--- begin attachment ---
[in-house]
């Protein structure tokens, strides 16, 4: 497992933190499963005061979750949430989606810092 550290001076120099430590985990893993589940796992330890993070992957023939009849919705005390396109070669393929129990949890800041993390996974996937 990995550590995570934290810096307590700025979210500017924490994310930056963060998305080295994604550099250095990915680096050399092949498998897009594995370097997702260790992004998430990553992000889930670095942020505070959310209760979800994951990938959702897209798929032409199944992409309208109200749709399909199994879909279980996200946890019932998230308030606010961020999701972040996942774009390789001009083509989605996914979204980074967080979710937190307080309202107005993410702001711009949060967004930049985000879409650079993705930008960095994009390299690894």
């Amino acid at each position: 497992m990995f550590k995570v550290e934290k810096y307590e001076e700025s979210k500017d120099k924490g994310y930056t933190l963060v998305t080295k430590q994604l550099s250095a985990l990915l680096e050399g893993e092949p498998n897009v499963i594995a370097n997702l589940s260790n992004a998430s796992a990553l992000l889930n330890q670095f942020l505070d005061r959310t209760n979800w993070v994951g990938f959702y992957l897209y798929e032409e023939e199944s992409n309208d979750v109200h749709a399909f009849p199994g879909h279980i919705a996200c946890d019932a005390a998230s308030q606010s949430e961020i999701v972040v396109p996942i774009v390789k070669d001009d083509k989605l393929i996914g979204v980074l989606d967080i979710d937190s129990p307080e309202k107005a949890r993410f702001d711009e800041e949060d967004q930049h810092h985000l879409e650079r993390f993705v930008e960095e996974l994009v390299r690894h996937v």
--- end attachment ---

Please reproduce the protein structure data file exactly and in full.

[in-house]
């Protein structure tokens, strides 16, 4: 497992933190499963005061979750949430989606810092 550290001076120099430590985990893993589940796992330890993070992957023939009849919705005390396109070669393929129990949890800041993390996974996937 990995550590995570934290810096307590700025979210500017924490994310930056963060998305080295994604550099250095990915680096050399092949498998897009594995370097997702260790992004998430990553992000889930670095942020505070959310209760979800994951990938959702897209798929032409199944992409309208109200749709399909199994879909279980996200946890019932998230308030606010961020999701972040996942774009390789001009083509989605996914979204980074967080979710937190307080309202107005993410702001711009949060967004930049985000879409650079993705930008960095994009390299690894």
């Amino acid at each position: 497992m990995f550590k995570v550290e934290k810096y307590e001076e700025s979210k500017d120099k924490g994310y930056t933190l963060v998305t080295k430590q994604l550099s250095a985990l990915l680096e050399g893993e092949p498998n897009v499963i594995a370097n997702l589940s260790n992004a998430s796992a990553l992000l889930n330890q670095f942020l505070d005061r959310t209760n979800w993070v994951g990938f959702y992957l897209y798929e032409e023939e199944s992409n309208d979750v109200h749709a399909f009849p199994g879909h279980i919705a996200c946890d019932a005390a998230s308030q606010s949430e961020i999701v972040v396109p996942i774009v390789k070669d001009d083509k989605l393929i996914g979204v980074l989606d967080i979710d937190s129990p307080e309202k107005a949890r993410f702001d711009e800041e949060d967004q930049h810092h985000l879409e650079r993390f993705v930008e960095e996974l994009v390299r690894h996937v």